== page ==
GM and the Flint water situation

General Motors could and should be doing more to assist their own. Flint, Michigan, the birthplace of General Motors as well as two of its major divisions, is in crisis. Celebrities are stepping in to help. Where is the corporation to which Flint gave birth – the employer of much of its historic population?

During my tenure at General Motors from 1957 to the early 1990s, environmental issues, in particular the protection of air and water quality, became my area of passion and expertise. Now as a retiree I can only shake my head as I read news article after article about the Flint water scandal. I am dismayed at the failures of the once effective state and federal environmental agencies. But what is shameful is the lack of action on the part of GM.

Despite the tremendous resistance to regulation that came from upper management, the GM Environmental Activities Staff of which I was a member had made tremendous strides in reducing polluting emissions from our plants and in cleaning up water discharges. During that same time period, the Michigan Department of Natural Resources acted as the junkyard watchdog over Michigan water supplies and the Great Lakes, resulting in tremendous improvement in water quality from pre-regulatory days. How the use of Flint River water could be approved by these agencies for community use is beyond comprehension. Recent political leadership has shortsightedly gutted these regulatory agencies to the point that they are no longer able to be effective.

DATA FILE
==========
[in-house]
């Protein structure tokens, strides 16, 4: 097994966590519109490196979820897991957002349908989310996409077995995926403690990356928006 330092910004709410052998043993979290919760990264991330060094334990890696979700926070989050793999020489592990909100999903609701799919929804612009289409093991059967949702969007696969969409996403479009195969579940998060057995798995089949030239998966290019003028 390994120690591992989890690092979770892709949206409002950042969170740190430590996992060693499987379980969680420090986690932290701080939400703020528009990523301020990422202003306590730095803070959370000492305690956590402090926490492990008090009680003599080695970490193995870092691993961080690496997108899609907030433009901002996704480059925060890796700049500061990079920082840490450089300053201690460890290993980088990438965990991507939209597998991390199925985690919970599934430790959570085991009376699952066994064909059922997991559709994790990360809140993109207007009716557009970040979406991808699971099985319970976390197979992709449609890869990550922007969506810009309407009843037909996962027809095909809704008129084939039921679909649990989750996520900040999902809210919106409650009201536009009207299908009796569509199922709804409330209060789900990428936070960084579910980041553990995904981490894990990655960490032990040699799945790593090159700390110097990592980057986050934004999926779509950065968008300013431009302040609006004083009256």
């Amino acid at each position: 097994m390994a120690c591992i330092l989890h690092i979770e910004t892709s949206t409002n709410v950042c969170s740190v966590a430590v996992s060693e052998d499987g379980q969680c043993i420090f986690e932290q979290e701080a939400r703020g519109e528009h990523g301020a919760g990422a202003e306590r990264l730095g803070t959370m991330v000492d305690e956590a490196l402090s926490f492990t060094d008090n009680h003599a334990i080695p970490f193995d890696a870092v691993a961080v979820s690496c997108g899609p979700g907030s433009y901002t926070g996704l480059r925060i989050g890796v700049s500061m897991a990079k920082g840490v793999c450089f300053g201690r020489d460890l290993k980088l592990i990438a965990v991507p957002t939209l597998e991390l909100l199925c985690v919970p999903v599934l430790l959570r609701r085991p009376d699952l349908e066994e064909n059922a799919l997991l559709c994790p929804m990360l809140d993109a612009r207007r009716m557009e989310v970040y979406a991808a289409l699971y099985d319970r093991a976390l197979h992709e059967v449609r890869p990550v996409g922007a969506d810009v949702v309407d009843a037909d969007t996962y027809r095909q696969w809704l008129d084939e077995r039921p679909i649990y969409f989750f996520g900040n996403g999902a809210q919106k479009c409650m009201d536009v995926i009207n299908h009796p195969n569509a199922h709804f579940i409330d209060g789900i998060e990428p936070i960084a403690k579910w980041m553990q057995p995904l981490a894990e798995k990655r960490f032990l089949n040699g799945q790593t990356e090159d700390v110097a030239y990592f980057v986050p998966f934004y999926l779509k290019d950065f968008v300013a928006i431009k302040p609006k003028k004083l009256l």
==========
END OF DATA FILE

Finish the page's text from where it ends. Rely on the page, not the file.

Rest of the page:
But what of GM? It is public knowledge that within six months of the municipal switch to Flint River water in 2014, GM had switched back to water from Lake Huron. They were concerned about their rusting engine blocks. They were concerned about their profits. Where was their concern for the people of Flint, many of them either current or former employees? GM, no longer in bankruptcy, has the financial resources, the political clout, and the environmental connections to offer significant help to Flint.

In my recently published book, GM – Paint It Red (Mariner Publishing, 2016), I chronicle the help that GM received in the past from water quality experts at Virginia Tech. It was not until nearly a year after GM made the Flint water switch that engineering professor Marc Edwards, of that same university, published the alarming results of his study. If GM no longer has the internal experts to research the safety of the water for residential use, could it not have used its connections to reach out to the water experts of Virginia Tech at the first hint of a problem?

As a corporate giant, GM can be a player that makes a difference, but sadly, the environmental initiatives that they boast about today are largely smoke and mirrors. They look glitzy in a press release, but I can tell you that in terms of hard numbers they are making a miniscule impact on the environment. It has long been my contention that protection of water quality and water resources is the key world-wide issue moving forward. News sources like The Economist and The New York Times have carried numerous articles with this same message. Coca-Cola, the Bill and Melinda Gates Foundation, and Toyota are all effectively directing resources toward the protection and supply of clean water to their communities and to communities in need.

Meanwhile GM is boasting about wind turbines for a plant that has plenty of electricity, making their plants “landfill free” which goes beyond responsible recycle into absurdity, and spending $40 million to buy carbon credits in a mutually beneficial deal with ranchers in North Dakota.

The health of the children of GM’s own families and Michigan neighbors is exponentially more important. Wake up GM and use all the resources at your disposal to do something that really matters!

 

Nicholas Kachman was the Assistant Director of Plant Environment for General Motors from 1957 to 1993

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